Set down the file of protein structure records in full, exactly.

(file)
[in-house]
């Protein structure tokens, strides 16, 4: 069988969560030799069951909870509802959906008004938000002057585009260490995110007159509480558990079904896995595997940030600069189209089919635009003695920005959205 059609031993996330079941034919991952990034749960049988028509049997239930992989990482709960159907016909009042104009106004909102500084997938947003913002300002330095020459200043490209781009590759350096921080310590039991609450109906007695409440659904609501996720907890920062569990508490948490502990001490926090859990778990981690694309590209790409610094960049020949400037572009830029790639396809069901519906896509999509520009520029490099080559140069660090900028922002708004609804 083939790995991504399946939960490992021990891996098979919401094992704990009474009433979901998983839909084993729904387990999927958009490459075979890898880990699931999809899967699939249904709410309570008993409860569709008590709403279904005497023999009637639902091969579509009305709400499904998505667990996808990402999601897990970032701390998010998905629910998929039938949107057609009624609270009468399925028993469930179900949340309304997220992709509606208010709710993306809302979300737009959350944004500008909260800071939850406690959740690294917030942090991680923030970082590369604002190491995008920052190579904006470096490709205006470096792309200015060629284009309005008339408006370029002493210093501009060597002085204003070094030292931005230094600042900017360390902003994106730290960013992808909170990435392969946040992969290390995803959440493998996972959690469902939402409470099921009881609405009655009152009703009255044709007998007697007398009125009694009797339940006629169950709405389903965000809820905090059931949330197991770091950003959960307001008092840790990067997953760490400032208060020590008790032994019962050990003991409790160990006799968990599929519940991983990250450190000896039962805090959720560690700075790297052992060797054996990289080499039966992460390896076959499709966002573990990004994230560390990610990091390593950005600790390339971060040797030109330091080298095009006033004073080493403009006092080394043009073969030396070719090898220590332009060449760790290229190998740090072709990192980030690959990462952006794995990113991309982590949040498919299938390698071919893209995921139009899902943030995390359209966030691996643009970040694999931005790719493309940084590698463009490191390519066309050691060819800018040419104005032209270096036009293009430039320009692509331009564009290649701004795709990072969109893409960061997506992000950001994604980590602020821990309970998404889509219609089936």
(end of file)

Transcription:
[in-house]
């Protein structure tokens, strides 16, 4: 069988969560030799069951909870509802959906008004938000002057585009260490995110007159509480558990079904896995595997940030600069189209089919635009003695920005959205 059609031993996330079941034919991952990034749960049988028509049997239930992989990482709960159907016909009042104009106004909102500084997938947003913002300002330095020459200043490209781009590759350096921080310590039991609450109906007695409440659904609501996720907890920062569990508490948490502990001490926090859990778990981690694309590209790409610094960049020949400037572009830029790639396809069901519906896509999509520009520029490099080559140069660090900028922002708004609804 083939790995991504399946939960490992021990891996098979919401094992704990009474009433979901998983839909084993729904387990999927958009490459075979890898880990699931999809899967699939249904709410309570008993409860569709008590709403279904005497023999009637639902091969579509009305709400499904998505667990996808990402999601897990970032701390998010998905629910998929039938949107057609009624609270009468399925028993469930179900949340309304997220992709509606208010709710993306809302979300737009959350944004500008909260800071939850406690959740690294917030942090991680923030970082590369604002190491995008920052190579904006470096490709205006470096792309200015060629284009309005008339408006370029002493210093501009060597002085204003070094030292931005230094600042900017360390902003994106730290960013992808909170990435392969946040992969290390995803959440493998996972959690469902939402409470099921009881609405009655009152009703009255044709007998007697007398009125009694009797339940006629169950709405389903965000809820905090059931949330197991770091950003959960307001008092840790990067997953760490400032208060020590008790032994019962050990003991409790160990006799968990599929519940991983990250450190000896039962805090959720560690700075790297052992060797054996990289080499039966992460390896076959499709966002573990990004994230560390990610990091390593950005600790390339971060040797030109330091080298095009006033004073080493403009006092080394043009073969030396070719090898220590332009060449760790290229190998740090072709990192980030690959990462952006794995990113991309982590949040498919299938390698071919893209995921139009899902943030995390359209966030691996643009970040694999931005790719493309940084590698463009490191390519066309050691060819800018040419104005032209270096036009293009430039320009692509331009564009290649701004795709990072969109893409960061997506992000950001994604980590602020821990309970998404889509219609089936």